Throughout everyone’s scholastic career, we’ve all taken rudimentary science classes that teach us about our own body. Systems like the digestive system, nervous system, respiratory system and circulatory system are all taught in school. But, new innovations in the science world have led us to discover a new system in our bodies that no one ever talks about.
What is the Endocannabinoid System?
The Endocannabinoid System (ECS) is a network of receptors located in the brain and throughout the nervous system; it is the body’s way of maintaining and regulating the homeostasis of crucial body functions. The system is comprised of two different receptors: CB1 and CB2 receptors. These receptors function primarily to interact with and breakdown the cannabinoids that our body makes, AKA endocannabinoids (‘endo,’ meaning inside the body). It uses these endocannabinoids to regulate important body functions like sleep, stress management, pain tolerance, inflammation, reproduction, motor learning, memory and more
Why haven’t I heard about the ECS before?
It wasn’t until 1964 that the first cannabinoid was identified by an Israeli scientist called Raphael Mechoulam. Since the ECS is a relatively new discovery, the research behind it hasn’t quite gotten the traction that it merits. This is because external cannabinoids from sources like hemp and CBD extracts weren’t legal until recently, so most people didn’t pay much attention to the research behind it. Additionally, the system doesn’t have definable boundaries like the circulatory system, or nervous system does. Since the ECS functions to manage so many other important body systems, it is nearly impossible to create a definable ‘map’ of the ECS in our body, making it a difficult and abstract topic to teach in a basic science class.
How can I boost my Endocannabinoid System?
Current research says that the ECS can interact with several different types of cannabinoids – not just the ones that our body makes. According to current research, a supplementary addition of external cannabinoids can be largely beneficial and delivers several powerful health benefits. When external cannabinoids are ingested at an appropriate dosage level, the internal breakdown of endocannabinoids is slowed, meaning that our body can use the endocannabinoids that it makes for a longer time so that it can better-regulate the important body functions that it oversees.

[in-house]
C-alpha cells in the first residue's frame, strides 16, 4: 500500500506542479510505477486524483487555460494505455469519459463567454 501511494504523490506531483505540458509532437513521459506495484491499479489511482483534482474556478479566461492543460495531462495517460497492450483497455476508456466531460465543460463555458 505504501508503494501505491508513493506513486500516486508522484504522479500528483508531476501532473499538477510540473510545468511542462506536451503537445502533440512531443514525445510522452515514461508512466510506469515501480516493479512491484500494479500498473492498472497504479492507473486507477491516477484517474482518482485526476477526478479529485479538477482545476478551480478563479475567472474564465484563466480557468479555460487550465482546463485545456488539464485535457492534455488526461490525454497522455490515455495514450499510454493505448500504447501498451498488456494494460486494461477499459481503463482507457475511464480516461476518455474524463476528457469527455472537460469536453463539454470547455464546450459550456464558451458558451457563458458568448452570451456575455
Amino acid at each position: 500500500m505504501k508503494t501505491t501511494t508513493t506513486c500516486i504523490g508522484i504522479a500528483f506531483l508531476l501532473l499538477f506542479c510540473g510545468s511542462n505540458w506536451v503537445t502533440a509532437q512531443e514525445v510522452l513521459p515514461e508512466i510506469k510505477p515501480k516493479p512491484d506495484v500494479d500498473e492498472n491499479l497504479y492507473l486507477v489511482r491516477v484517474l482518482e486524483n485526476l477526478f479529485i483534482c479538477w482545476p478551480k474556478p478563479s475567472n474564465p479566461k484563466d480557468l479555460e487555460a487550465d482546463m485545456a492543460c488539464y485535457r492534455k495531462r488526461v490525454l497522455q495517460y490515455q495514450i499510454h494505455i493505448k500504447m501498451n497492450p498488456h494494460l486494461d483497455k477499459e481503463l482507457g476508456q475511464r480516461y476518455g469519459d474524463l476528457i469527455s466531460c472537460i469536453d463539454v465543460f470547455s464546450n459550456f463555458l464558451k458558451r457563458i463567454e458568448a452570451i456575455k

But, if you’re like most people, you’re probably skeptical about taking vitamins and dietary supplements. With all the different dietary supplements that are currently out, it’s almost impossible to know what each one does and if it has any serious side effects or not – especially if you’re taking it for a system that you don’t know much about. GREAT NEWS: we can support our Endocannabinoid System with natural phytocannabinoids.
Wait, what the heck is a phytocannabinoid?
Simply put, phytocannabinoids are external cannabinoids that come from plants (‘phyto,’ meaning coming from plant); specifically, the hemp plant. Since hemp naturally produces over 500 different phytocompounds, of which roughly 100 are considered to be phytocannabinoids, it is widely considered as the best source of external and natural cannabinoids. The two most well-known cannabinoids are Cannabidiol (CBD) and Tetrahydrocannabinol (THC).
Doesn’t hemp get you high?
Nope. Since a lot of people associate marijuana with hemp because it comes from the same family of plant, it is easy to confuse the two; although, they have their vast differences. The difference between hemp and marijuana lies in its appearance, function, cultivation, and application. While hemp does contain tiny amounts of Tetrahydrocannabinol (THC), the compound that gets you high in marijuana, it only contains less than 0.3%, not nearly enough to get someone high.
So, if you’re looking for a completely natural way to support your body, consider adding Phytocannabinoids or CBD to your daily vitamin regimen. Research specifies that adding CBD or phytocannabinoids to your regimen helps with daily stress relief, managing inflammation or pain, promotes the onset of sleep, and ultimately supports your ever-important Endocannabinoid system.